• Binge it?: This could go either way: You won’t be left quite as worn out as The Handmaid’s Tale, but it’s the kind of show where you’ll hope you saved at least a few episodes for yourself for later.

2. Mindhunter (Netflix)

Netflix
  • Time investment: 8.3 hours (10 episodes)
  • Plot: FBI agents interview serial killers to help solve existing cases in the early days of criminal profiling, based on the book of the same name by real-life FBI profiler John E. Douglas, who also inspired characters in Silence of the Lambs and Criminal Minds.
  • One-sentence review: Far more cerebral and rebellious than the average crime caper, Mindhunter is more interesting and stylish than every network crime procedural show put together.
  • Great moment: The team’s interviews with Edmund Kemper (based on the actual serial killer) are some of the most engrossing TV of 2017.
  • Binge it?: I maniacally binged it, but I was left wondering if everyone I knew was secretly a serial killer. Take that as you will.

1. The Leftovers (HBO)

HBO
  • Time investment: 27.1 hours (28 episodes)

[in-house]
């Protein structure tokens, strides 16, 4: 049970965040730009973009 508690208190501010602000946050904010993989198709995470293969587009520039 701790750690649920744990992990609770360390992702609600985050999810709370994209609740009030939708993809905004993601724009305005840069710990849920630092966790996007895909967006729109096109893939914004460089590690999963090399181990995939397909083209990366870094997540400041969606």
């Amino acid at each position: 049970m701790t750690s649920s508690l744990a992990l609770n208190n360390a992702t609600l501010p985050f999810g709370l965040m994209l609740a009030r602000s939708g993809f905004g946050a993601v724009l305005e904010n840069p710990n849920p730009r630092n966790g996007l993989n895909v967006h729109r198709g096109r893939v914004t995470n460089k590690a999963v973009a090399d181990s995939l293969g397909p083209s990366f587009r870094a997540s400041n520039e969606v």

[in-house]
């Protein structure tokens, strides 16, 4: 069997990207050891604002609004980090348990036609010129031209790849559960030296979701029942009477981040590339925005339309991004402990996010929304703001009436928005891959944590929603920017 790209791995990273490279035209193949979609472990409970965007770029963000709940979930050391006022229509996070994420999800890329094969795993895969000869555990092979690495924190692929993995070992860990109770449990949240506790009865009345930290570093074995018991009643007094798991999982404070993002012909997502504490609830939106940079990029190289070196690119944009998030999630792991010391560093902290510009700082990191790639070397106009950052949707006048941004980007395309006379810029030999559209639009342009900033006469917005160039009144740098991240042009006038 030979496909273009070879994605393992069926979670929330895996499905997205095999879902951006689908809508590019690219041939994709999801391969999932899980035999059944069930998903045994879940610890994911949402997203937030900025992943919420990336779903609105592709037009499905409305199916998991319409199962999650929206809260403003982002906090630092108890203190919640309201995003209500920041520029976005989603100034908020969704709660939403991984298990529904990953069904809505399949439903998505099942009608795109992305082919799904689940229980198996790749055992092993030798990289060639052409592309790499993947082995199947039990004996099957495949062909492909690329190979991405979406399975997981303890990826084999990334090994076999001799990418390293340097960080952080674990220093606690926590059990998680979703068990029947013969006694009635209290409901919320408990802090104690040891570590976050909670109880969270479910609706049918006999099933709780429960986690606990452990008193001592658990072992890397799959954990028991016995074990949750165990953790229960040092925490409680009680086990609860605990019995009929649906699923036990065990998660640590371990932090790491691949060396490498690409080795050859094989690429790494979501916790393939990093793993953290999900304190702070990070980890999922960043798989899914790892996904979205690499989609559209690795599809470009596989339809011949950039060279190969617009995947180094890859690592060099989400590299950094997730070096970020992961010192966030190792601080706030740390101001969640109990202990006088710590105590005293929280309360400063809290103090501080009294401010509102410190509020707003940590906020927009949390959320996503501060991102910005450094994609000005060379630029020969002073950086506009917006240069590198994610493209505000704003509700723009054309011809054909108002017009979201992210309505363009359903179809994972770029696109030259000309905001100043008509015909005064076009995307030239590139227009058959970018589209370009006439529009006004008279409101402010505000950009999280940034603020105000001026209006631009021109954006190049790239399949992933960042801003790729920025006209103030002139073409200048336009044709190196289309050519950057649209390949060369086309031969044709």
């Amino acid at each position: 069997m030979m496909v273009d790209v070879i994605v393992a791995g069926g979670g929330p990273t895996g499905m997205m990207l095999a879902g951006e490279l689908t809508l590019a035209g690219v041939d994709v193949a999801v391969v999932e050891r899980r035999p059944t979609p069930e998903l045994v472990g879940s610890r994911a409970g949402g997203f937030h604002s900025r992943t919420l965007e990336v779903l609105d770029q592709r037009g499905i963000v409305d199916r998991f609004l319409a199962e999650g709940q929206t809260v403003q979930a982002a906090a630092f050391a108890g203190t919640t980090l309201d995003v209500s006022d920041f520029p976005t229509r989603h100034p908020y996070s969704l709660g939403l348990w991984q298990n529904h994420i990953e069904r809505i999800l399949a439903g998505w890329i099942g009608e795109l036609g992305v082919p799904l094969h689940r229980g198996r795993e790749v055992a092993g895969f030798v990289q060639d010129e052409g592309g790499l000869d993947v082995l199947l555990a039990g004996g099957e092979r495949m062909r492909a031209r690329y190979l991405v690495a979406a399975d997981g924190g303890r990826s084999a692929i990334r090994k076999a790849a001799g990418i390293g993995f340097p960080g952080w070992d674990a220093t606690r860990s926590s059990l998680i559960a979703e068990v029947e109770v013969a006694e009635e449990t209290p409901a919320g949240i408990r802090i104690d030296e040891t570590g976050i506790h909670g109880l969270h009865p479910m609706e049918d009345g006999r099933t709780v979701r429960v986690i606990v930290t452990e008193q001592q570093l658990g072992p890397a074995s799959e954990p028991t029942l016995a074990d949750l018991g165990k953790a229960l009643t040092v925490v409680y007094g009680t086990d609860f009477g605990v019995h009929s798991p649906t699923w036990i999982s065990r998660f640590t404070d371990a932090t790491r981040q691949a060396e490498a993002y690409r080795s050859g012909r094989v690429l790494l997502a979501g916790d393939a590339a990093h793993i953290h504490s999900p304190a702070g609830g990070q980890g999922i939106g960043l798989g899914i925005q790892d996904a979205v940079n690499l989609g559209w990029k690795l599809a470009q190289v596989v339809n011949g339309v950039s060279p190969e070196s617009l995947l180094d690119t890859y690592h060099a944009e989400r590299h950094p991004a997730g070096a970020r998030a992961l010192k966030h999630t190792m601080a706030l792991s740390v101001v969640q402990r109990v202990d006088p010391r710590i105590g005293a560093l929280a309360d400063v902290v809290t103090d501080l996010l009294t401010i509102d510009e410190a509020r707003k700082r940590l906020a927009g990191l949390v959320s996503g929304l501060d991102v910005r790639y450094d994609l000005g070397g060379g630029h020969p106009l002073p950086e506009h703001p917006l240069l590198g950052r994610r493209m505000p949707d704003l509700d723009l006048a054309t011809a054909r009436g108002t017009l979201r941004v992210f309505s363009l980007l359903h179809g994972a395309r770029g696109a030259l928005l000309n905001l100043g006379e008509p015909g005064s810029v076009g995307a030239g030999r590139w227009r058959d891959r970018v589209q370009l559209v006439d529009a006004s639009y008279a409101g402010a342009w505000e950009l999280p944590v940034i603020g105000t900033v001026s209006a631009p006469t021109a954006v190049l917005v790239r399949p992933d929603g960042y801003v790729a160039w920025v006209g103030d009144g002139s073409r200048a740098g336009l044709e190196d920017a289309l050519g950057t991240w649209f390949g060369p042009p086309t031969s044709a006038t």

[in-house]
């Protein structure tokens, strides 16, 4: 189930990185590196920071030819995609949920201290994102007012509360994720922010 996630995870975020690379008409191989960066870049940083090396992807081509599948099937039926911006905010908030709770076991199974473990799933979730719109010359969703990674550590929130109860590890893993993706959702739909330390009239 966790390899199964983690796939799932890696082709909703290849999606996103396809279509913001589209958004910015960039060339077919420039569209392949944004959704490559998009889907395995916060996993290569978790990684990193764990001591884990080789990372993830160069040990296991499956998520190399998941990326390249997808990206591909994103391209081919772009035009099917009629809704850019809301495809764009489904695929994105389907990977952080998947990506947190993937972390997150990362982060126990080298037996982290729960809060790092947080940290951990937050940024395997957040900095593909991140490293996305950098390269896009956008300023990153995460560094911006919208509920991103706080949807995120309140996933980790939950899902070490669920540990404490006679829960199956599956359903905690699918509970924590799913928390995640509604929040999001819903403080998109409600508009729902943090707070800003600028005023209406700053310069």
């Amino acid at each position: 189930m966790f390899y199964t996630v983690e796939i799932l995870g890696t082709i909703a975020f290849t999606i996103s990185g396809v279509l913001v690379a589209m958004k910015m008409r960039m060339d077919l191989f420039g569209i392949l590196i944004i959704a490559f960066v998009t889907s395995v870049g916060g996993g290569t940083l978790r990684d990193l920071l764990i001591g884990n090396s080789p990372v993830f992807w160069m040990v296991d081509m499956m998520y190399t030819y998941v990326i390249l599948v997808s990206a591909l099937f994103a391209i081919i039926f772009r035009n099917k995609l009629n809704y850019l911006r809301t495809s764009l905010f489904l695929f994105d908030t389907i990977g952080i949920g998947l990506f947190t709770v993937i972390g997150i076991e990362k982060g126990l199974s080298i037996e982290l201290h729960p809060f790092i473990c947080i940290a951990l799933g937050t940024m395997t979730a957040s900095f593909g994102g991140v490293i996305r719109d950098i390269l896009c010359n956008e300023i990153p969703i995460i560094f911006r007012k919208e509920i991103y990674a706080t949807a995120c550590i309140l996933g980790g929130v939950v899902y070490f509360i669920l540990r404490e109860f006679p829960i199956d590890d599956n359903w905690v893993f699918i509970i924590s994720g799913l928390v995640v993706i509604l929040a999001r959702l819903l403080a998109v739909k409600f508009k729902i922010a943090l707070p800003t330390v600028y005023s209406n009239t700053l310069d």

• Plot: Families attempt to put their lives back together following the unexplained disappearance of 2% of the world’s population.
  • One-sentence review: Imaginative, disturbing, dazzling, and often inspiring, The Leftovers is the most rewarding TV experience of the last three years and the most essential artistic artifact of 2017.
  • Great moment: It’s impossible to pick just one, so here are a few:
  • Binge it?: Though it may be tough to resist, we highly recommend putting some space between these emotional episodes, which should let the show’s existential questions gnaw at you until you’re ready to dive in again.

📬 Kick off each morning with coffee and the Daily Brief (BYO coffee).

By providing your email, you agree to the Quartz Privacy Policy.